For better or for worse, gas behaviour is a part of EVM semantics, and any direct change in gas costs will have possibility of changing the behaviour of already deployed contracts. The only way we can reduce the cost of transactions without changing their semantics is by putting the discount into the refund bucket.

Making changes to account for the gas stipend arbitrary number of 2300 would imply that contracts written with call.gas(2031).value(x) would now have changed behaviour. This is why I do not support proposal #3 or #1.
And as I final note, I don’t think changes in the EVM should not take into account how solidity writes contracts.


#71

I think #5 is the cleanest way of fixing the issue. It maintains nearly all the benefits of EIP-1283 (lower gas usage for certain contracts). Also should not break any existing functionality since base SSTORE cost is still 5000 and any discount is handled in refunds.

Though if #5 involves a significant delay to getting Constantinople out the door, would prefer to just drop the EIP.


#72

Hello, Trail of Bits has reviewed the six proposals from the Ethereum Magicians forum for resolving the security issues with EIP-1283. All of the six proposals are incomplete or introduce undesirable changes in existing contracts. We recommend selecting one of the following paths forward:

  • Abandon EIP-1283 and avoid implementing it at all.
  • Implement our own proposal #7 to address the security risks of EIP-1283.

We have detailed proposal #7 in Appendix C of our EIP-1283 report document. You can find the latest copy (1.2) of it here: https://github.com/trailofbits/publications/blob/master/reviews/EIP-1283.pdf


#73

What ToB outlines as prop #7 is how I interpreted that #5 would work. Of course the gas discount should be given in the refund in all cases, not just the 5000 dirty store case.


#74

Can you please elaborate? Dismissal without discussion is not very useful.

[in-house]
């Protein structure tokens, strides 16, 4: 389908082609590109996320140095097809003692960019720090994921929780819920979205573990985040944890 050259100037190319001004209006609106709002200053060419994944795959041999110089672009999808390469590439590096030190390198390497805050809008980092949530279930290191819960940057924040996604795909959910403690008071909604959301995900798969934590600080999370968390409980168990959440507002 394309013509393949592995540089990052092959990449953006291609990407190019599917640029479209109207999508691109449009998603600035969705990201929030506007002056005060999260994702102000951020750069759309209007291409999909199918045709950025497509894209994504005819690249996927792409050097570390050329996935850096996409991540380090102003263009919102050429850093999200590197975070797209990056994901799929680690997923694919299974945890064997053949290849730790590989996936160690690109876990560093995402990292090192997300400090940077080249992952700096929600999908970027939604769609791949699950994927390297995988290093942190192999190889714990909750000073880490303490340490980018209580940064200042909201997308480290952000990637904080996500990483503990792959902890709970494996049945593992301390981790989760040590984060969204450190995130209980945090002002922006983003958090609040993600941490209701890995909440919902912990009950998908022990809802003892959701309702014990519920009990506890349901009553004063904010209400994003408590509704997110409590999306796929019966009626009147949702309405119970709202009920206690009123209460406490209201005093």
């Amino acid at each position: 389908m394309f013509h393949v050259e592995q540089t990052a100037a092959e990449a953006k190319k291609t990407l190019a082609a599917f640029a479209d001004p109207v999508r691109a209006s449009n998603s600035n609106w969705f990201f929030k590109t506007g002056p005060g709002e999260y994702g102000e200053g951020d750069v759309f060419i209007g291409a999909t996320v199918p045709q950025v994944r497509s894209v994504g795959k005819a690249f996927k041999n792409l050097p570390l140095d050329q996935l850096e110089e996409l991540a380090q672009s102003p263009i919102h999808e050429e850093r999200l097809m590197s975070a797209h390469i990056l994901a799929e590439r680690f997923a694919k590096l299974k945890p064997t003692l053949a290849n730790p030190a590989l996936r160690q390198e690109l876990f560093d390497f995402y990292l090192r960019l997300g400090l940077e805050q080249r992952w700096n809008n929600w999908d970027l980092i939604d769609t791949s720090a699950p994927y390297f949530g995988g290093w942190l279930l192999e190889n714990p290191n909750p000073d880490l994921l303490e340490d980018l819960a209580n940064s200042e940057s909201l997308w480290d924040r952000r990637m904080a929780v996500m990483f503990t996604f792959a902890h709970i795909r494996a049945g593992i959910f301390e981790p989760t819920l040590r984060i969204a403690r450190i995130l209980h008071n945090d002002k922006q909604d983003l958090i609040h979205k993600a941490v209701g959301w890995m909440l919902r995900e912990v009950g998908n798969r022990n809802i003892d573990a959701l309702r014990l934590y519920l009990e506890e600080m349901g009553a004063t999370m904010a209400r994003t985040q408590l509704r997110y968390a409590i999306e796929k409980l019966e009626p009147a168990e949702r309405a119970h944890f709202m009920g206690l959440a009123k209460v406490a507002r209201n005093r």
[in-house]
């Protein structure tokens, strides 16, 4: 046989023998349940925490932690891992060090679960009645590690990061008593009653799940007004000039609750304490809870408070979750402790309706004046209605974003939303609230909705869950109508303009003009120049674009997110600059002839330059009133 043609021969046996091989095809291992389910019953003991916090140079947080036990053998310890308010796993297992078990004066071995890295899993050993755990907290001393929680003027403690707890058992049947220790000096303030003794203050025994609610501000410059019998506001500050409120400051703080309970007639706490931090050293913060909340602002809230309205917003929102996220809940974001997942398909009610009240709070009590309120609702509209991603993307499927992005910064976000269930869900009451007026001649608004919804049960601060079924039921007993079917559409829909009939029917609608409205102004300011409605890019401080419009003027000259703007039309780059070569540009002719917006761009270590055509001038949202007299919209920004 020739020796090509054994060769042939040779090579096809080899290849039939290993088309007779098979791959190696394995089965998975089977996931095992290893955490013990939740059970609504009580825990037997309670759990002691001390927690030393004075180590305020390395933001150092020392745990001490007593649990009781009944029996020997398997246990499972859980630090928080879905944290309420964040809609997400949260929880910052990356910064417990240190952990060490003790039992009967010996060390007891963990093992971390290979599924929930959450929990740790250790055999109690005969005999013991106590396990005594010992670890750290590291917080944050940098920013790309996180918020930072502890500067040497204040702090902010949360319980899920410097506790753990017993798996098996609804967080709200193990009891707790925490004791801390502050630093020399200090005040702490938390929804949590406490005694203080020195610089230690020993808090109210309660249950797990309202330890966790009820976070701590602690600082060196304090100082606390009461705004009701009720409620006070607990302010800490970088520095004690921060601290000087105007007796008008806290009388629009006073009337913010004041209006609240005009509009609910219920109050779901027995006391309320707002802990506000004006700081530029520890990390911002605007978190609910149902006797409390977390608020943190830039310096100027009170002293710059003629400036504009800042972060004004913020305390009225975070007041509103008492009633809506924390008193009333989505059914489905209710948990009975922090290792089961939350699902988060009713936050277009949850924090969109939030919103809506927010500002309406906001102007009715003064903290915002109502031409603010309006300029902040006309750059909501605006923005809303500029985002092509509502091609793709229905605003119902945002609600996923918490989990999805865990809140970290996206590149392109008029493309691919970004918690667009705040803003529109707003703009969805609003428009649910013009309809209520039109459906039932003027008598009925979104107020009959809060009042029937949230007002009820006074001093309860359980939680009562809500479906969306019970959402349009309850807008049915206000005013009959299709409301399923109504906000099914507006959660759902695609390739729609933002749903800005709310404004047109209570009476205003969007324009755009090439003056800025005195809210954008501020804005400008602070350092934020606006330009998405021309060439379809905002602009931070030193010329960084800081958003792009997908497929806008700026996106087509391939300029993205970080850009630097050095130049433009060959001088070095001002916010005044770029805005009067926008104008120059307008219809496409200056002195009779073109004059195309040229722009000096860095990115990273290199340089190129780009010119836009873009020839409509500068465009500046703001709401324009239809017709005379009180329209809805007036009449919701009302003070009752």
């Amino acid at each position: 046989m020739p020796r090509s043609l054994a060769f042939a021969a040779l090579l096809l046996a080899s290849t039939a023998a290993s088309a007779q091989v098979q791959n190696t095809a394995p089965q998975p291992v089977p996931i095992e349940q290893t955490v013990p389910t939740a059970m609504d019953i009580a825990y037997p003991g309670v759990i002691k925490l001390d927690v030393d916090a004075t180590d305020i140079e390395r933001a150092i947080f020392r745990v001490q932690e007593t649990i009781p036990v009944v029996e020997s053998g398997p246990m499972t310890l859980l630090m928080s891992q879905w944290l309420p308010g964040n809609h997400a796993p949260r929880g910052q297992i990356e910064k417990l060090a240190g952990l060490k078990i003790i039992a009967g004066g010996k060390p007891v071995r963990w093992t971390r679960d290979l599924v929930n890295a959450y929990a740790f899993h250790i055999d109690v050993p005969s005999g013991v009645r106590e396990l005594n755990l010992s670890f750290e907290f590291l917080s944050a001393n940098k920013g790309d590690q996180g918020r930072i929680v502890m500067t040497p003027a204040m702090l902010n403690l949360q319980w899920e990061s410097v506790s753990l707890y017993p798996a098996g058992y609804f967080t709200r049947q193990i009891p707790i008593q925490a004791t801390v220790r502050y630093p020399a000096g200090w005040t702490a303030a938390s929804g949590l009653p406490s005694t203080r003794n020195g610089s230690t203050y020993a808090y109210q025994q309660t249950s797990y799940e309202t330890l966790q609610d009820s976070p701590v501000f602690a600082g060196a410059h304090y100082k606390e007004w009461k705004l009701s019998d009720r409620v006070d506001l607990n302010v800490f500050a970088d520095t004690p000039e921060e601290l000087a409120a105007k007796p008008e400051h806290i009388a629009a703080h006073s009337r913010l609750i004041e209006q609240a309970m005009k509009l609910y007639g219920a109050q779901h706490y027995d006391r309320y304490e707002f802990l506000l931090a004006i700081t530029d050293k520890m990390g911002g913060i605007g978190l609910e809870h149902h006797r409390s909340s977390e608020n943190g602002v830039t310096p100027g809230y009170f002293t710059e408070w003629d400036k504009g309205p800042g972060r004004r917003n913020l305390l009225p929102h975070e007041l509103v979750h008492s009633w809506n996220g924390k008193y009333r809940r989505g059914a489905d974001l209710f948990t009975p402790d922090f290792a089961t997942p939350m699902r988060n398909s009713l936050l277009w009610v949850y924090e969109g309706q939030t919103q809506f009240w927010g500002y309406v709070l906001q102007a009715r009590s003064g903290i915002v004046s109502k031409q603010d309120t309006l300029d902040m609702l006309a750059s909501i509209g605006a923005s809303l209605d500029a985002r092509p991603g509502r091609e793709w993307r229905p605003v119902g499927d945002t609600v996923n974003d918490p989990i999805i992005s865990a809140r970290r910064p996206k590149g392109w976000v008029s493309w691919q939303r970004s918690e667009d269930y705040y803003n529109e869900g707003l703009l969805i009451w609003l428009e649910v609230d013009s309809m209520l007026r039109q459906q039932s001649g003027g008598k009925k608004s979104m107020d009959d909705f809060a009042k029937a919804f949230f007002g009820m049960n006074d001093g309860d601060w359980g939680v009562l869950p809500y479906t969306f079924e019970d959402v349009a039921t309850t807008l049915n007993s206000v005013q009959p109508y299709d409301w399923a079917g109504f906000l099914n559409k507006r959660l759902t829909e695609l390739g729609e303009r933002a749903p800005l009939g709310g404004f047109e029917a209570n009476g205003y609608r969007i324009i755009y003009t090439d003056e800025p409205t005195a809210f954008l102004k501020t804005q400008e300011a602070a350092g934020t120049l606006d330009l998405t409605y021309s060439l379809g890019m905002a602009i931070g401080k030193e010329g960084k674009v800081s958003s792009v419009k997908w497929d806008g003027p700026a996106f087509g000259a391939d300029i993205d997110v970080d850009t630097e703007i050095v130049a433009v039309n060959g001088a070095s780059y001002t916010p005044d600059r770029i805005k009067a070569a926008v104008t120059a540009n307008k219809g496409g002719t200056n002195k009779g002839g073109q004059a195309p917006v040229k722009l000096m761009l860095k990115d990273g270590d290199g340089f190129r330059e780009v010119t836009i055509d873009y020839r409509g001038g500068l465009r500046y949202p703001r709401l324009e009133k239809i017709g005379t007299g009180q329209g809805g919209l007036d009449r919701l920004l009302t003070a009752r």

Edit: Sorry, I see they are discussed in the new version of the report. Addressing these:

I believe this is #5.


#75

So do I, more or less at least. However, there’s one additional thing in their #7.

Currently, a refund cannot exceed more than half of the gas used per transaction. We may want these proposed refunds to bypass this upper bound in order to fully take advantage of indended deductions.

IMO, this would be a DoS vector. That would mean that a user can submit a tx with a lot of gas, which looks juicy (maybe even with a high gasPrice). After executing the transaction, however, the actual gas usage would be way below the actual corresponding work done by the miner (and all nodes processing the tx). The gas refund is really refunded on the expense of the miner.

It becomes a mismatch between work performed and work paid for, which is inherently dangerous.

Additionally, there’s’ a high likelihood that such a tx would never be included in a block, since it doesn’t actually pay for itself properly. So these transactions could easily slosh around in pools on the network and cause problems.


#76

IMO, this would be a DoS vector. That would mean that a user can submit a tx with a lot of gas , which looks juicy (maybe even with a high gasPrice ). After executing the transaction, however, the actual gas usage would be way below the actual corresponding work done by the miner (and all nodes processing the tx). The gas refund is really refunded on the expense of the miner.

I don’t think this is a valid argument. It is already the case that miners do not know beforehand how much gas will actually end up being used in a tx. And refunds should only be given out when there actually is less work to be done, isn’t this the motivation for the discount in the first place?